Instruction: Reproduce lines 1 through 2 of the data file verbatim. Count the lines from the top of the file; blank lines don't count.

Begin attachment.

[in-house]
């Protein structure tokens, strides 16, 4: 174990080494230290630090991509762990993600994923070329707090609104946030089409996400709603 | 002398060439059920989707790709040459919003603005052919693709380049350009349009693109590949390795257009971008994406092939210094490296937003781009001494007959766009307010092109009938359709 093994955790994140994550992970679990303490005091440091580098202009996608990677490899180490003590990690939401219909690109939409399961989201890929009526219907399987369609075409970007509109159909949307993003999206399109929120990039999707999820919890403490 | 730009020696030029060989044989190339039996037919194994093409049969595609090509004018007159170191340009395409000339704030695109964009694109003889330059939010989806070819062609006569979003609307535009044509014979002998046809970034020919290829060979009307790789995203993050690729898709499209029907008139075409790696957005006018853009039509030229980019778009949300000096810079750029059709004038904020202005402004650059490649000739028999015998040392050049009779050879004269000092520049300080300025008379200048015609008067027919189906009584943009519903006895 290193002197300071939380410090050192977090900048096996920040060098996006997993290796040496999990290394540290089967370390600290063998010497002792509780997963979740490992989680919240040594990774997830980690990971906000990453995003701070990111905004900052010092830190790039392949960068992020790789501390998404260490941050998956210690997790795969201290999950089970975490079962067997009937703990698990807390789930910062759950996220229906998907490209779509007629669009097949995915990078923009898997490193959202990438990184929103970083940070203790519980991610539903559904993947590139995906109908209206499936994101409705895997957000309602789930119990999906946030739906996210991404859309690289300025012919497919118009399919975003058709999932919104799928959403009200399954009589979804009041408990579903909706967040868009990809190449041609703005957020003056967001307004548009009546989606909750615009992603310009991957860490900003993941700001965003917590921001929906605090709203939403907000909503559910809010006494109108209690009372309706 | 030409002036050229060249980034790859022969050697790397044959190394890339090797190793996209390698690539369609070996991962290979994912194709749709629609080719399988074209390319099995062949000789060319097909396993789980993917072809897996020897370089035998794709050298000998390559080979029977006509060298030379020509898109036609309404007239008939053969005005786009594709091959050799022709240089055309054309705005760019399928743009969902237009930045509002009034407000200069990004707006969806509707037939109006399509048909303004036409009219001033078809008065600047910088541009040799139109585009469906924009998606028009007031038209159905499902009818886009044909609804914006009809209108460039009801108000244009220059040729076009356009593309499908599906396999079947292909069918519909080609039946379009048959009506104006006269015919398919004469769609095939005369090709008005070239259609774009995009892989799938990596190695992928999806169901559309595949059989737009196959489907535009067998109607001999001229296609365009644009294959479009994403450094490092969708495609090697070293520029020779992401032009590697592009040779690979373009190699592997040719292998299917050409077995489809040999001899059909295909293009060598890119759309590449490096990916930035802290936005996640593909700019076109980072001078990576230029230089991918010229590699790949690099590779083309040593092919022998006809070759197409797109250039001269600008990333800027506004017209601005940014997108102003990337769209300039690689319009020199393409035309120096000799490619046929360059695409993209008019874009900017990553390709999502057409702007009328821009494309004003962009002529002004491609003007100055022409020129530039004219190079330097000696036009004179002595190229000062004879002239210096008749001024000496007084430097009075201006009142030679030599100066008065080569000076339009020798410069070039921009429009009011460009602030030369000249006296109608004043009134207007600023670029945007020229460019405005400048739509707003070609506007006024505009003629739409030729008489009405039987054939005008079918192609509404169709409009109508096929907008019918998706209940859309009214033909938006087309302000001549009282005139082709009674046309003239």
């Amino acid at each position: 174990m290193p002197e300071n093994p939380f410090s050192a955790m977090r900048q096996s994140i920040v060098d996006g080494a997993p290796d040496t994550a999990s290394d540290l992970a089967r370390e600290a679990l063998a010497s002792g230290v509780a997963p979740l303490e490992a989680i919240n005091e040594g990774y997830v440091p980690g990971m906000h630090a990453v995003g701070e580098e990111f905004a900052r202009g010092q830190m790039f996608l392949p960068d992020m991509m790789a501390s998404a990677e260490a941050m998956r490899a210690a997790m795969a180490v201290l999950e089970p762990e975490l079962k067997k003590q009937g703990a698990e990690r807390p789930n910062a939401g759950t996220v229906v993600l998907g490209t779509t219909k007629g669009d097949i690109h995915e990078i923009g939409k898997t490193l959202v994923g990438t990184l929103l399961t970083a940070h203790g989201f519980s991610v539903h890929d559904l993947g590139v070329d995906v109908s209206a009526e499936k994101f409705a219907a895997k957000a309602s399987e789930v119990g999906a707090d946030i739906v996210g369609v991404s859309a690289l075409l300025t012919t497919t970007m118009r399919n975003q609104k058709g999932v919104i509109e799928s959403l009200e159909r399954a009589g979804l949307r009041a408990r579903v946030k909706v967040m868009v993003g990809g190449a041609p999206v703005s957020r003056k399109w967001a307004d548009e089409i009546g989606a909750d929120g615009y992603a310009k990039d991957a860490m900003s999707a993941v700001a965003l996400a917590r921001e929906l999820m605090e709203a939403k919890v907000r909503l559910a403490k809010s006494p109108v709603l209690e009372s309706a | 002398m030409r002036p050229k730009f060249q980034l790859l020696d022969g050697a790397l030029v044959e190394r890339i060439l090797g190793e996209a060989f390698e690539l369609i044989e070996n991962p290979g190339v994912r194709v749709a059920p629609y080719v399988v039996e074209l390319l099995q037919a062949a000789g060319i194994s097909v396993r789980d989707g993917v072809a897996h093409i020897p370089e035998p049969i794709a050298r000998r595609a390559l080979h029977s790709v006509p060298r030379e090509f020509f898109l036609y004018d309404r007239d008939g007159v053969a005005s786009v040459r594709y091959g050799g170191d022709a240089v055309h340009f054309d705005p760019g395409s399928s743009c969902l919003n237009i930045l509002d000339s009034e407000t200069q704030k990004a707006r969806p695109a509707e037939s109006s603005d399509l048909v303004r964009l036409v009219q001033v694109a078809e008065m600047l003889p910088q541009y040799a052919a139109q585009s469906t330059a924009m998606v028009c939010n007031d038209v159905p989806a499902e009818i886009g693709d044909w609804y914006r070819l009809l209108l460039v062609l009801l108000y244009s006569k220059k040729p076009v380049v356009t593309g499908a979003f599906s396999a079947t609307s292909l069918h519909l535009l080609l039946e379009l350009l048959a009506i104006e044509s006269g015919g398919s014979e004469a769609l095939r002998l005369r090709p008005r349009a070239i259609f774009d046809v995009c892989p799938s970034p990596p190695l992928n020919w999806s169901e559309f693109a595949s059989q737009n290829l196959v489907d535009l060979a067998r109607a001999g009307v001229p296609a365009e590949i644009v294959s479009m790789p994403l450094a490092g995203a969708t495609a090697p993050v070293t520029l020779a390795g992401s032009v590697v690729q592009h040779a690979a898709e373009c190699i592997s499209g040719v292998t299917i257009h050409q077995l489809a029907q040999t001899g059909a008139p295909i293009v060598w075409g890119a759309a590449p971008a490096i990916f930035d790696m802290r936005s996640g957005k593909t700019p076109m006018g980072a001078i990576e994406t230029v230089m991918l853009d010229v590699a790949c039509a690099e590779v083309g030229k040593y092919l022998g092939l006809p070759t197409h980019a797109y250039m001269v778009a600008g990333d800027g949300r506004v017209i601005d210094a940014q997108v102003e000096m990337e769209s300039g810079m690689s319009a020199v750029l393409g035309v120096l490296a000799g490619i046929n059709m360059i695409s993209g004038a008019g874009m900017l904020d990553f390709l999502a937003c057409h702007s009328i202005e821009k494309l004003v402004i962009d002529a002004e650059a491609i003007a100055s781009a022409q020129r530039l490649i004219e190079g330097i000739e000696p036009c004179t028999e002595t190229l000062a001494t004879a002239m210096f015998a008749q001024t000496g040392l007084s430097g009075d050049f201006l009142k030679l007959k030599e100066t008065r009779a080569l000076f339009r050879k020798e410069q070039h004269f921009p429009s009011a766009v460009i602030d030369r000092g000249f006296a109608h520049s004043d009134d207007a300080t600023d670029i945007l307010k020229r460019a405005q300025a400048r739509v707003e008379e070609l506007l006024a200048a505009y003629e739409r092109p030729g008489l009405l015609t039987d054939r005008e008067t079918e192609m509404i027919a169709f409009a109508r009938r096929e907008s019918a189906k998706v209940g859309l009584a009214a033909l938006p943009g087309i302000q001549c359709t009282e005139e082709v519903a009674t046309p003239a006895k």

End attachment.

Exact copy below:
[in-house]
């Protein structure tokens, strides 16, 4: 174990080494230290630090991509762990993600994923070329707090609104946030089409996400709603 | 002398060439059920989707790709040459919003603005052919693709380049350009349009693109590949390795257009971008994406092939210094490296937003781009001494007959766009307010092109009938359709 093994955790994140994550992970679990303490005091440091580098202009996608990677490899180490003590990690939401219909690109939409399961989201890929009526219907399987369609075409970007509109159909949307993003999206399109929120990039999707999820919890403490 | 730009020696030029060989044989190339039996037919194994093409049969595609090509004018007159170191340009395409000339704030695109964009694109003889330059939010989806070819062609006569979003609307535009044509014979002998046809970034020919290829060979009307790789995203993050690729898709499209029907008139075409790696957005006018853009039509030229980019778009949300000096810079750029059709004038904020202005402004650059490649000739028999015998040392050049009779050879004269000092520049300080300025008379200048015609008067027919189906009584943009519903006895 290193002197300071939380410090050192977090900048096996920040060098996006997993290796040496999990290394540290089967370390600290063998010497002792509780997963979740490992989680919240040594990774997830980690990971906000990453995003701070990111905004900052010092830190790039392949960068992020790789501390998404260490941050998956210690997790795969201290999950089970975490079962067997009937703990698990807390789930910062759950996220229906998907490209779509007629669009097949995915990078923009898997490193959202990438990184929103970083940070203790519980991610539903559904993947590139995906109908209206499936994101409705895997957000309602789930119990999906946030739906996210991404859309690289300025012919497919118009399919975003058709999932919104799928959403009200399954009589979804009041408990579903909706967040868009990809190449041609703005957020003056967001307004548009009546989606909750615009992603310009991957860490900003993941700001965003917590921001929906605090709203939403907000909503559910809010006494109108209690009372309706 | 030409002036050229060249980034790859022969050697790397044959190394890339090797190793996209390698690539369609070996991962290979994912194709749709629609080719399988074209390319099995062949000789060319097909396993789980993917072809897996020897370089035998794709050298000998390559080979029977006509060298030379020509898109036609309404007239008939053969005005786009594709091959050799022709240089055309054309705005760019399928743009969902237009930045509002009034407000200069990004707006969806509707037939109006399509048909303004036409009219001033078809008065600047910088541009040799139109585009469906924009998606028009007031038209159905499902009818886009044909609804914006009809209108460039009801108000244009220059040729076009356009593309499908599906396999079947292909069918519909080609039946379009048959009506104006006269015919398919004469769609095939005369090709008005070239259609774009995009892989799938990596190695992928999806169901559309595949059989737009196959489907535009067998109607001999001229296609365009644009294959479009994403450094490092969708495609090697070293520029020779992401032009590697592009040779690979373009190699592997040719292998299917050409077995489809040999001899059909295909293009060598890119759309590449490096990916930035802290936005996640593909700019076109980072001078990576230029230089991918010229590699790949690099590779083309040593092919022998006809070759197409797109250039001269600008990333800027506004017209601005940014997108102003990337769209300039690689319009020199393409035309120096000799490619046929360059695409993209008019874009900017990553390709999502057409702007009328821009494309004003962009002529002004491609003007100055022409020129530039004219190079330097000696036009004179002595190229000062004879002239210096008749001024000496007084430097009075201006009142030679030599100066008065080569000076339009020798410069070039921009429009009011460009602030030369000249006296109608004043009134207007600023670029945007020229460019405005400048739509707003070609506007006024505009003629739409030729008489009405039987054939005008079918192609509404169709409009109508096929907008019918998706209940859309009214033909938006087309302000001549009282005139082709009674046309003239």